“His jeans are all handmade in Detroit,” she said. “They’re all hand-tooled. They are truly like a work of art.”
Detroit Denim — which has sold items at Eastern Market, but is otherwise not available from a local store — offers bags and sweatshirts, as well, Ackman said.
Beau Bien Fine Foods’ product line includes jams and jellies created from locally grown fruits, she said.
The Detroit-based retailers will be clustered “like a mini boutique,” Ackman said.
And, even though his business is in located in Troy, acclaimed Grosse Pointe Shores designer Dominic Pangborn’s Pangborn Design Collection will also be represented, giving shoppers another option to support a local merchant.
“Holiday Mart may be more than half a century old, but we still have some new tricks up our sleeve, including a robust roster of new vendors that will offer something really fresh for our longtime shoppers,” said Grosse Pointe Holiday Mart Chair Helen McKnight in a press release. “We also felt it was very important, during this transitional time in Detroit’s history, to provide a showcase for the outstanding and unique Detroit retailers who are fuelling the rebirth of our great city. It’s going to be another great Mart.”
Those in the market for special holiday gifts to present to party hosts, friends or family will find holiday décor from vendors like City Bird — which has “really cool Christmas ornaments” featuring the Detroit skyline — and NEST home, garden & gifts out of Grand Rapids, Ackman said.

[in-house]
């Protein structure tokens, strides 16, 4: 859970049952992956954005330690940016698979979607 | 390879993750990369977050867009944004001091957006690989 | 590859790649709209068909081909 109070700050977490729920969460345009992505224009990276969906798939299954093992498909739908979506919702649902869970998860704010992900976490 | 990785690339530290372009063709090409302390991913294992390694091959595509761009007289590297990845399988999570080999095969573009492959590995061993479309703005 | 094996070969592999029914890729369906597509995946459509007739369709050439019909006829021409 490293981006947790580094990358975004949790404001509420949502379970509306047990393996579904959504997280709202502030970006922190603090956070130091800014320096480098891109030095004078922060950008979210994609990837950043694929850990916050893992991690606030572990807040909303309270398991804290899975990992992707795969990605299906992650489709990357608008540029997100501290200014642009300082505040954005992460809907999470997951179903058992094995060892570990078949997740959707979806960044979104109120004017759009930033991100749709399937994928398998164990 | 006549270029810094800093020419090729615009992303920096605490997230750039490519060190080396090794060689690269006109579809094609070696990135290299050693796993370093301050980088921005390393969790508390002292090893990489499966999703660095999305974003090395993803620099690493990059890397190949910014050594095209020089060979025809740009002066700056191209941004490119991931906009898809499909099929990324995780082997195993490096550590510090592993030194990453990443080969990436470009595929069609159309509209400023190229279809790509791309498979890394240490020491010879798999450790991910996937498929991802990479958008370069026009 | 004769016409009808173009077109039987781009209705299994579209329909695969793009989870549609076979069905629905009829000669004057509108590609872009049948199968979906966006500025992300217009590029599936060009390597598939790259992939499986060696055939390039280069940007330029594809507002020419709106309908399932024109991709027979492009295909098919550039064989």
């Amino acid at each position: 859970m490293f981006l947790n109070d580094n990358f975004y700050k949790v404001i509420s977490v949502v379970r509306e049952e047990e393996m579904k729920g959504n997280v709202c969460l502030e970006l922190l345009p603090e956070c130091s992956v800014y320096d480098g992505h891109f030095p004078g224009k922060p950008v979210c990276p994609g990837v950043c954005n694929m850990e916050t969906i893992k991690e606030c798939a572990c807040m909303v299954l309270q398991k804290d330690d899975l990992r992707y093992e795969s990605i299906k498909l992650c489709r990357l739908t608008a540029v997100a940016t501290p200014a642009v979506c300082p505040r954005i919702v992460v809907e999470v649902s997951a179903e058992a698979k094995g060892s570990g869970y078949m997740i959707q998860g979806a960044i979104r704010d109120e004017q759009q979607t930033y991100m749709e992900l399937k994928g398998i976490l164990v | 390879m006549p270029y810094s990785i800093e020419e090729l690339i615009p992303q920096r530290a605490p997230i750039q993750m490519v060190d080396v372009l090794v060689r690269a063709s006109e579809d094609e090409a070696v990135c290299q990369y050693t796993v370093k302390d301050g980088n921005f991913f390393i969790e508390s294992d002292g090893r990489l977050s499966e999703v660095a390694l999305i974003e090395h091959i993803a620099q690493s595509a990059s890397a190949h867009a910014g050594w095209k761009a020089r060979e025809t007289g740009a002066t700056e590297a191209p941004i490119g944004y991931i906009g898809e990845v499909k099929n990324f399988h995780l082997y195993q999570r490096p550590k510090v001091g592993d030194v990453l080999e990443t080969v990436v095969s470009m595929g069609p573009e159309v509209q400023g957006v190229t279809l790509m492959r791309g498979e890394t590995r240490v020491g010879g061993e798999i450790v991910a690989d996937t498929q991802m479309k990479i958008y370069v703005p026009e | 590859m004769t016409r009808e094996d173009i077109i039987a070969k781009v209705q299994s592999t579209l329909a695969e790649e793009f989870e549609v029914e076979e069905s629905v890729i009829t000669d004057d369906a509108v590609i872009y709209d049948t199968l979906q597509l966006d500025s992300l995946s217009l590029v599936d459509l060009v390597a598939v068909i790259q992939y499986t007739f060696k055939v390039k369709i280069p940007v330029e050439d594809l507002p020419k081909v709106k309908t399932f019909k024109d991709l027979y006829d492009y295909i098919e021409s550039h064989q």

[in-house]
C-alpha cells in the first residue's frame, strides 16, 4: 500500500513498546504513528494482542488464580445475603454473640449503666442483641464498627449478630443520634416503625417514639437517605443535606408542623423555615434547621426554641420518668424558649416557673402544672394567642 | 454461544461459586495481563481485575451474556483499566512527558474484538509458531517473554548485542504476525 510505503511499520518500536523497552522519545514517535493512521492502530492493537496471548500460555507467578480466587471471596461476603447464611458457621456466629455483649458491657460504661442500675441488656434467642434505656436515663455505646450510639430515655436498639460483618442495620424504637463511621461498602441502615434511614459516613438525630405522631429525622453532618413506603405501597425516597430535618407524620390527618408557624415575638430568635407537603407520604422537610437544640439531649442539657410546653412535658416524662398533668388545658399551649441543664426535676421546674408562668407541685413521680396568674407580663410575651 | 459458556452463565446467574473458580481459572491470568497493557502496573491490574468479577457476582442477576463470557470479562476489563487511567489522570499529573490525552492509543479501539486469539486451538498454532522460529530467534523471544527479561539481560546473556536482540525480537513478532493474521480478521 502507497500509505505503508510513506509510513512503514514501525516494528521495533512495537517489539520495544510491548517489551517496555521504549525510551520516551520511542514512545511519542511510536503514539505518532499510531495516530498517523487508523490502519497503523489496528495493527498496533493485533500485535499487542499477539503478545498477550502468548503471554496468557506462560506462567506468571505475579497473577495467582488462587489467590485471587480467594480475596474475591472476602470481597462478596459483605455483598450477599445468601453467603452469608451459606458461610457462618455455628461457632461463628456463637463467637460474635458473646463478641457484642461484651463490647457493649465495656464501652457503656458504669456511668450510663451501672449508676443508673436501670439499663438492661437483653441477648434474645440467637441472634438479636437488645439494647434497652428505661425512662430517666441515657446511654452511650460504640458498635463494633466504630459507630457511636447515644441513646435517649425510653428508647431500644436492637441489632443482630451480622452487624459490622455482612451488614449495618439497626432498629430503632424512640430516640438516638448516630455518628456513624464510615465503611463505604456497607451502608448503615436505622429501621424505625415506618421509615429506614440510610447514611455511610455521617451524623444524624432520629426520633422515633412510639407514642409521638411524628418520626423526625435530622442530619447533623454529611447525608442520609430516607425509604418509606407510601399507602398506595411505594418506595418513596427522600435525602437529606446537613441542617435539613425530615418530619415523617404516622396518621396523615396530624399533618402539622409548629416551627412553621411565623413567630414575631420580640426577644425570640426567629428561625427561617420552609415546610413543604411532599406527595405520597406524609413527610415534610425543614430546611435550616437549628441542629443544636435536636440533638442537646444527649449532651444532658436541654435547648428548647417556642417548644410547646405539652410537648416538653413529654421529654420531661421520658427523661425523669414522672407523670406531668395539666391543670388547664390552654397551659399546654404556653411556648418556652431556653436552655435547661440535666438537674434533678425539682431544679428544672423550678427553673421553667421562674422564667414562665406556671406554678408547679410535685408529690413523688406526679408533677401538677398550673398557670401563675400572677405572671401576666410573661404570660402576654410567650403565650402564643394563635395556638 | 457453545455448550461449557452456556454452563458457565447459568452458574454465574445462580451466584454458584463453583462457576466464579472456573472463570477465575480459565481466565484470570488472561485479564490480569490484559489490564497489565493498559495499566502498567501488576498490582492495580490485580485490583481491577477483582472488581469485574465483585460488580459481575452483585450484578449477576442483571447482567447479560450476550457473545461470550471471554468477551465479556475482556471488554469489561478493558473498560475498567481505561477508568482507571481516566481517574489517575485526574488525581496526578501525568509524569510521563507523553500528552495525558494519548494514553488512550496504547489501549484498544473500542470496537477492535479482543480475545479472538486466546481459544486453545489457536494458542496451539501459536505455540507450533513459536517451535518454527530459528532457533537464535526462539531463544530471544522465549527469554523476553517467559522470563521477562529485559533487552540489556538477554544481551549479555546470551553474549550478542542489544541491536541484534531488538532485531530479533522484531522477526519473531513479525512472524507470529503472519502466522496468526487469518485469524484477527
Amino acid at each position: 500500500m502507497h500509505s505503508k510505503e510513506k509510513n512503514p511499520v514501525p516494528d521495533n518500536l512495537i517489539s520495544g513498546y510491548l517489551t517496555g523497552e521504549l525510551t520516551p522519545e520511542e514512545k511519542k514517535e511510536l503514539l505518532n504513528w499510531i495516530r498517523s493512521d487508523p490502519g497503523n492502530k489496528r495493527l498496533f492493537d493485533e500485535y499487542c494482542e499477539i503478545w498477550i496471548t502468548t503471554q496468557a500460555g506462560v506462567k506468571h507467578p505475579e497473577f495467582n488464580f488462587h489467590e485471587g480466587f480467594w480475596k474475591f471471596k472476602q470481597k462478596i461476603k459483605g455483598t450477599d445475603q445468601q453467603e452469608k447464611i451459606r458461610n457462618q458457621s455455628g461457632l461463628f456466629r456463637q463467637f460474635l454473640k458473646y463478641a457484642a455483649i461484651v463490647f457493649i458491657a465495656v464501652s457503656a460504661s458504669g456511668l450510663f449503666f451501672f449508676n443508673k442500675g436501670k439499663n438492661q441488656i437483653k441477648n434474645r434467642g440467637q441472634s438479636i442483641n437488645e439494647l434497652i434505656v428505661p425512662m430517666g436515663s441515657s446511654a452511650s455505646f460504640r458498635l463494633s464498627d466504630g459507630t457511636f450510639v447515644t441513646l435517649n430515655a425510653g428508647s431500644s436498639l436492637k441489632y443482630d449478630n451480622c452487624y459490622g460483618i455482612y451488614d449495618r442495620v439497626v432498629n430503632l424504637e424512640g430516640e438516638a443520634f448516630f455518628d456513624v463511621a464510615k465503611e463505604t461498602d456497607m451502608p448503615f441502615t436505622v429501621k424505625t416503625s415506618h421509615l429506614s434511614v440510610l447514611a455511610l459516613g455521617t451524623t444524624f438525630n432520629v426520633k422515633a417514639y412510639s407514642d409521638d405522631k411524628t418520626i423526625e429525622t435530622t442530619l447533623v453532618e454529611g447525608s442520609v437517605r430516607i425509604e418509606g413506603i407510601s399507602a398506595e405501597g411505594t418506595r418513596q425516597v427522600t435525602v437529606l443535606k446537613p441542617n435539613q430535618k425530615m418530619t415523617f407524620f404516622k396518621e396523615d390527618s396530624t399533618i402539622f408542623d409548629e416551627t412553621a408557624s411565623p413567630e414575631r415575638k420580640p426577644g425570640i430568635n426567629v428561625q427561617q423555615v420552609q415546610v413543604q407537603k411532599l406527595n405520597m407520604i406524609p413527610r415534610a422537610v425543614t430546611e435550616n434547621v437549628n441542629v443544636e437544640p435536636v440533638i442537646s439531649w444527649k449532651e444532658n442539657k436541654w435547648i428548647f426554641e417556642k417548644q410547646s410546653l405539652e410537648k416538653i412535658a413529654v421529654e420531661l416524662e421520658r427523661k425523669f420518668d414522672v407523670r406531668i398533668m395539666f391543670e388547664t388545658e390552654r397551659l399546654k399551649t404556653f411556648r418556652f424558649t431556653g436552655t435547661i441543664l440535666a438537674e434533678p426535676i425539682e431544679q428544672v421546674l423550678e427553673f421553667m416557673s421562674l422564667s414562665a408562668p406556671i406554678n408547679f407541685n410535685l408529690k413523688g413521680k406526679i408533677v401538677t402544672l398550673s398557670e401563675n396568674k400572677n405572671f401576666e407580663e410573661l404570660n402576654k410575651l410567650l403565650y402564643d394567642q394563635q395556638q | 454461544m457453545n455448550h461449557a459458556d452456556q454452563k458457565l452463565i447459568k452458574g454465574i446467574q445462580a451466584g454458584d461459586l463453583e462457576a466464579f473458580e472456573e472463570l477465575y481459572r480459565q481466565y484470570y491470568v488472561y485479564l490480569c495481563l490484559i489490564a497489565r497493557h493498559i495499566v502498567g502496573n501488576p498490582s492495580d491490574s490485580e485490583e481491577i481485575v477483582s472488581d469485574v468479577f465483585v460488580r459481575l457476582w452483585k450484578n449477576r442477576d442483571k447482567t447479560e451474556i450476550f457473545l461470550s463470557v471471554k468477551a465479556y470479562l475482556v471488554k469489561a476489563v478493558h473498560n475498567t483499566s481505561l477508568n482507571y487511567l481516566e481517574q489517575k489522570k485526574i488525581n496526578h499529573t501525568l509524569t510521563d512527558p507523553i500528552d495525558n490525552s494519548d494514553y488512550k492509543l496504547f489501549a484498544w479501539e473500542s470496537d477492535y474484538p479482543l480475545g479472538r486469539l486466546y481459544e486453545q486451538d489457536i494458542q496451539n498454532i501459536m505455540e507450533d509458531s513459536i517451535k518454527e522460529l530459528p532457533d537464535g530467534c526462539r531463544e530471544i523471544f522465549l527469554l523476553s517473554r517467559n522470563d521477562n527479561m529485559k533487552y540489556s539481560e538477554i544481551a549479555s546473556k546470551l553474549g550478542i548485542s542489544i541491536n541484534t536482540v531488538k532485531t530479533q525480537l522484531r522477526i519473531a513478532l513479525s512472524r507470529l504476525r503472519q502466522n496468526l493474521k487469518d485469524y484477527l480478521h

“They’re coming back with more of their holiday décor — a lot of glitz,” she said of NEST.
And along with NEST, there are some other returning Holiday Mart favorites, like Botanical Elegance, Bay Head Bags, Karen Egren Jewelry, El-Mar Furs and It’s a Treasure.
“We still have a lot of out-of-town vendors to appeal to our traditional shopper,” Ackman said. “We still try to meet their needs.”
While Holiday Mart is a fun community event, organizers note that it also supports a cause. Although many people who use Planned Parenthood’s clinics have insurance, “a good portion” of the patients have no insurance or ability to pay for medical services such as breast exams and Pap smears, said Desiree Cooper, director of community and media relations for Planned Parenthood of Mid and South Michigan. That’s why fundraisers like this are “obviously critical to our ability to provide services to the people who need (them) most,” she said.